Chester Gillis Winners
News Story

Oladunni, Stanford Selected for 2020 Chester Gillis Award

Each year, the College Academic Council (CAC) recognizes two students who embody the values of a liberal arts education in the Jesuit tradition through the Chester Gillis Award. This year, the honor was awarded to Eliza Oladunni Phillips (C’21) and Amber Stanford (C’21).

Eliza Oladunni Phillips

Phillips is an English major who is passionate about using her writing to amplify narratives at the intersection of race, gender and religion. As a queer Nigerian woman of faith, Phillips said she often found herself feeling isolated by the lack of representation in various art forms.

“I never saw myself reflected in the media or literature I was exposed to growing up,” says Phillips. “My sense of isolation was further heightened by the widespread notion in society that queerness was un-African and un-Christian.”

The English major no longer sees writing just as a way to achieve creative expression, but rather feels it is her responsibility to advocate for underrepresented individuals.  Phillips said that Georgetown’s Jesuit values “inspired me to use my writing as a form of activism to challenge the monolithic and often negative portrayals of communities of color that dominate the media.”

In her time on campus, Phillips has become involved in many projects that bring awareness to marginalized groups including writing articles for the Hoya about different aspects of the black community and the media on and off campus, and campaigning for GU272.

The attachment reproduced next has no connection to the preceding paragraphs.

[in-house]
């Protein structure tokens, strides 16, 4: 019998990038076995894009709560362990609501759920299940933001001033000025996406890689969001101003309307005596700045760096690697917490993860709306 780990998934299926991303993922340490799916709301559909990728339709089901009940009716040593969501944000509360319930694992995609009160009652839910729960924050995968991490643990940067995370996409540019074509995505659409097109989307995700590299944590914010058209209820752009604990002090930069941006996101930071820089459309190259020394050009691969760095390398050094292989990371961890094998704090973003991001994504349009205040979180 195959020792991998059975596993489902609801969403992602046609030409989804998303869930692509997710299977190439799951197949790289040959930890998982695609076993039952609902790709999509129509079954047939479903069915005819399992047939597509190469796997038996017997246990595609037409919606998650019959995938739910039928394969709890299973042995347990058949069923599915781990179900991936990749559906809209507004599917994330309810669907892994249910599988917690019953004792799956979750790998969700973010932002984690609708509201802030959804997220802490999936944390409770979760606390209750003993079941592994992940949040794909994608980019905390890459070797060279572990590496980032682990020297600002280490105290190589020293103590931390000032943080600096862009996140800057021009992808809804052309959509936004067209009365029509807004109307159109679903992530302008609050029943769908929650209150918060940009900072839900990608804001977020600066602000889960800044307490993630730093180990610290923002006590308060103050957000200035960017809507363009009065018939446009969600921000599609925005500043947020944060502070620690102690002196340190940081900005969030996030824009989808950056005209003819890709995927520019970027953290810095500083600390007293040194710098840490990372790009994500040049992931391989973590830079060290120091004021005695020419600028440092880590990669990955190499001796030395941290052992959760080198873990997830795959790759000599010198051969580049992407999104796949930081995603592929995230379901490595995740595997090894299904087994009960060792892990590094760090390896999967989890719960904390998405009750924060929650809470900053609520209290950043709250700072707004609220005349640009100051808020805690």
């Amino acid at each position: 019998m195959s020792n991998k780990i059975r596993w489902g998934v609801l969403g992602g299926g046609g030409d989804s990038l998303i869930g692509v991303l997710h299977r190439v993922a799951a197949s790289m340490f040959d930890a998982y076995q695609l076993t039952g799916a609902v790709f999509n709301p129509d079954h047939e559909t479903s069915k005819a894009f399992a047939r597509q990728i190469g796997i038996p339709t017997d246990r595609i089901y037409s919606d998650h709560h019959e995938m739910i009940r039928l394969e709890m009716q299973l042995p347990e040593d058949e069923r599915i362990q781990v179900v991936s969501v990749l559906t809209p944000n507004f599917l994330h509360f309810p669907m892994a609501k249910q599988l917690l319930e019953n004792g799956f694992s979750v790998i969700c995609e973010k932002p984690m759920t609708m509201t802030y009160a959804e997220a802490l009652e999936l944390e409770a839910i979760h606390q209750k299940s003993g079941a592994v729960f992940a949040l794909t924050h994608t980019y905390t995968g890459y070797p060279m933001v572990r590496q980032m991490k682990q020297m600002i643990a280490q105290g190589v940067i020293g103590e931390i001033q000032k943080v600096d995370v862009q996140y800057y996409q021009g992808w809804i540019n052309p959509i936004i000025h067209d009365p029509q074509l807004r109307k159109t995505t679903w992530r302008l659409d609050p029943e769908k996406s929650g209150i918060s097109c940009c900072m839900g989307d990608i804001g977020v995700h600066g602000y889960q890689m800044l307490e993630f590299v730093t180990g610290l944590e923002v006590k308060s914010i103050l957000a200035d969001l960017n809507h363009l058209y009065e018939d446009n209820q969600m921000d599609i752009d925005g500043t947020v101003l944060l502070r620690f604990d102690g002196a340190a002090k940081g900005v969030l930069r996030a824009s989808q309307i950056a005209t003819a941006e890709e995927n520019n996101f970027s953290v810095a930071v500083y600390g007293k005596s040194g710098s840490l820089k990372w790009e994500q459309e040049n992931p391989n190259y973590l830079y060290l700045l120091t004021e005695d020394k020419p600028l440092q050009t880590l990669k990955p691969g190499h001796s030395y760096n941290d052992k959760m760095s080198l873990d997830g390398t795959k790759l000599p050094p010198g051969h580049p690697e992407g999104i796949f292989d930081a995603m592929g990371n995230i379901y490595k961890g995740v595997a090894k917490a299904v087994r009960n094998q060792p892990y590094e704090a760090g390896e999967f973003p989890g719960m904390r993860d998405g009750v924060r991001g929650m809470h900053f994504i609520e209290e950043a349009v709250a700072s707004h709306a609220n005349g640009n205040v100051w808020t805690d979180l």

Phillips wrote in her application that “the Chester Gillis scholarship would enable me to do more research on reparative justice and on queerness in the Black and faith communities. I would love to then distribute my findings through art exhibitions and dialogues on campus.”

By receiving this award, Phillips can continue to be a person for others.

Amber Stanford

A double major in theology and government, Stanford studies the intersection of religion, identity and government in the hopes of helping marginalized communities. She is particularly interested in “how religion can be used both as a tool to liberate and empower people, but also as a weapon to further oppress the people it hopes to support.”

On campus, she is involved with ESCAPE and GU Politics, and also serves as a Resident Assistant. In these roles, she has learned the importance of working for others and creating a diverse and inclusive community.

“Georgetown’s Jesuit identity has encouraged me to become a more caring member of the community and work for the good of others,” Stanford says. “I have learned the importance of contemplation in action.”

During her time at Georgetown, she has worked as a research assistant for the Berkley Center and as an Education and Social Justice Fellow with the Center for Social Justice. Stanford spent her junior year as a Figge Fellow with the Catholic Studies Program, researching the role and impact of Black women victims in the Jonestown Massacre.

She hopes to use the Chester Gillis Award to attend academic conferences and stay up to date on the latest research in her field in order to continue to help seek justice and work for her community.

About the Award

The Chester Gillis Award is given in honor of Chester Gillis, Dean of Georgetown College from 2008 to 2017. Each award winner will receive a stipend to cover book expenses, research or other academic pursuits of their choosing. Their name will also be featured on a plaque in the Dean’s Office.

-by Shelby Roller (G’19)